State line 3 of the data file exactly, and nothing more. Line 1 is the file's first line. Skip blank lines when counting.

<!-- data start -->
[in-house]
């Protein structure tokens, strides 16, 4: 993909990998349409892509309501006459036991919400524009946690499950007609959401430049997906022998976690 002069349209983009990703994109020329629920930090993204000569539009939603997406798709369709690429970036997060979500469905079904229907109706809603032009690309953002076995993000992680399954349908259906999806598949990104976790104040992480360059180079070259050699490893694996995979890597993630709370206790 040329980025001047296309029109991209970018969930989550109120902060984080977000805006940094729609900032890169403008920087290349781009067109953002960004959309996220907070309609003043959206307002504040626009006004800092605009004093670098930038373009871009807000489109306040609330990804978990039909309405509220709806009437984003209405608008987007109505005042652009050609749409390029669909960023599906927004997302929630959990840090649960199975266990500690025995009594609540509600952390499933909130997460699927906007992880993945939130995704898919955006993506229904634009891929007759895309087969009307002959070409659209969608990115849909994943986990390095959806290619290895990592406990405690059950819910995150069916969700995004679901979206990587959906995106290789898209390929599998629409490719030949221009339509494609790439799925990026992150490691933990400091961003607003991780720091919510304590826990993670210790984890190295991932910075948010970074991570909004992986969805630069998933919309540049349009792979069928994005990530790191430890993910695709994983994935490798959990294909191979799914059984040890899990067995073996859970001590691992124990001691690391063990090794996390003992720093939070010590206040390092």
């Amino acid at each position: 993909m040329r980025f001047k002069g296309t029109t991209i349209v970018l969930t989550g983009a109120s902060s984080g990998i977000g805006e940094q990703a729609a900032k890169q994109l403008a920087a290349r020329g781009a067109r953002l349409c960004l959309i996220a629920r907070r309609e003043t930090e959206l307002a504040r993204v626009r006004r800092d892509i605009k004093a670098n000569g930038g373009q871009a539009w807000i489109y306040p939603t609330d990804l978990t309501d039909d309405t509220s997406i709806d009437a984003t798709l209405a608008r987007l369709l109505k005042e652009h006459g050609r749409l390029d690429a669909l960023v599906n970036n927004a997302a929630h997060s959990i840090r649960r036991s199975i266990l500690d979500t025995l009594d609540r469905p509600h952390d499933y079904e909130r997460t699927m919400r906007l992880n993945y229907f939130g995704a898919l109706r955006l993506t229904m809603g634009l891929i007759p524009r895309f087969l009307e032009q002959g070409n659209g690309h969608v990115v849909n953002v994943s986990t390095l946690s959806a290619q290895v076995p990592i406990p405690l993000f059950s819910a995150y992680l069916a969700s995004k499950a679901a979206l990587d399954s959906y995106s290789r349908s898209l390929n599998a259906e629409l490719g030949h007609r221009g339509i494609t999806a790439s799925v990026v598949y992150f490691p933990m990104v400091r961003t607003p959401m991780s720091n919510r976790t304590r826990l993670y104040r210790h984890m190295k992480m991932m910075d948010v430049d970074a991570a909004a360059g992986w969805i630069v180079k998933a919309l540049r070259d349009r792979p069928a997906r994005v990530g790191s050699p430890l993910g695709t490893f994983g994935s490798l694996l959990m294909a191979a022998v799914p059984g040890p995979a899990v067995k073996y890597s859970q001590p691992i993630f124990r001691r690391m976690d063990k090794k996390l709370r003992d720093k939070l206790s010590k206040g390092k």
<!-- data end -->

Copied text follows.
């Amino acid at each position: 993909m040329r980025f001047k002069g296309t029109t991209i349209v970018l969930t989550g983009a109120s902060s984080g990998i977000g805006e940094q990703a729609a900032k890169q994109l403008a920087a290349r020329g781009a067109r953002l349409c960004l959309i996220a629920r907070r309609e003043t930090e959206l307002a504040r993204v626009r006004r800092d892509i605009k004093a670098n000569g930038g373009q871009a539009w807000i489109y306040p939603t609330d990804l978990t309501d039909d309405t509220s997406i709806d009437a984003t798709l209405a608008r987007l369709l109505k005042e652009h006459g050609r749409l390029d690429a669909l960023v599906n970036n927004a997302a929630h997060s959990i840090r649960r036991s199975i266990l500690d979500t025995l009594d609540r469905p509600h952390d499933y079904e909130r997460t699927m919400r906007l992880n993945y229907f939130g995704a898919l109706r955006l993506t229904m809603g634009l891929i007759p524009r895309f087969l009307e032009q002959g070409n659209g690309h969608v990115v849909n953002v994943s986990t390095l946690s959806a290619q290895v076995p990592i406990p405690l993000f059950s819910a995150y992680l069916a969700s995004k499950a679901a979206l990587d399954s959906y995106s290789r349908s898209l390929n599998a259906e629409l490719g030949h007609r221009g339509i494609t999806a790439s799925v990026v598949y992150f490691p933990m990104v400091r961003t607003p959401m991780s720091n919510r976790t304590r826990l993670y104040r210790h984890m190295k992480m991932m910075d948010v430049d970074a991570a909004a360059g992986w969805i630069v180079k998933a919309l540049r070259d349009r792979p069928a997906r994005v990530g790191s050699p430890l993910g695709t490893f994983g994935s490798l694996l959990m294909a191979a022998v799914p059984g040890p995979a899990v067995k073996y890597s859970q001590p691992i993630f124990r001691r690391m976690d063990k090794k996390l709370r003992d720093k939070l206790s010590k206040g390092k």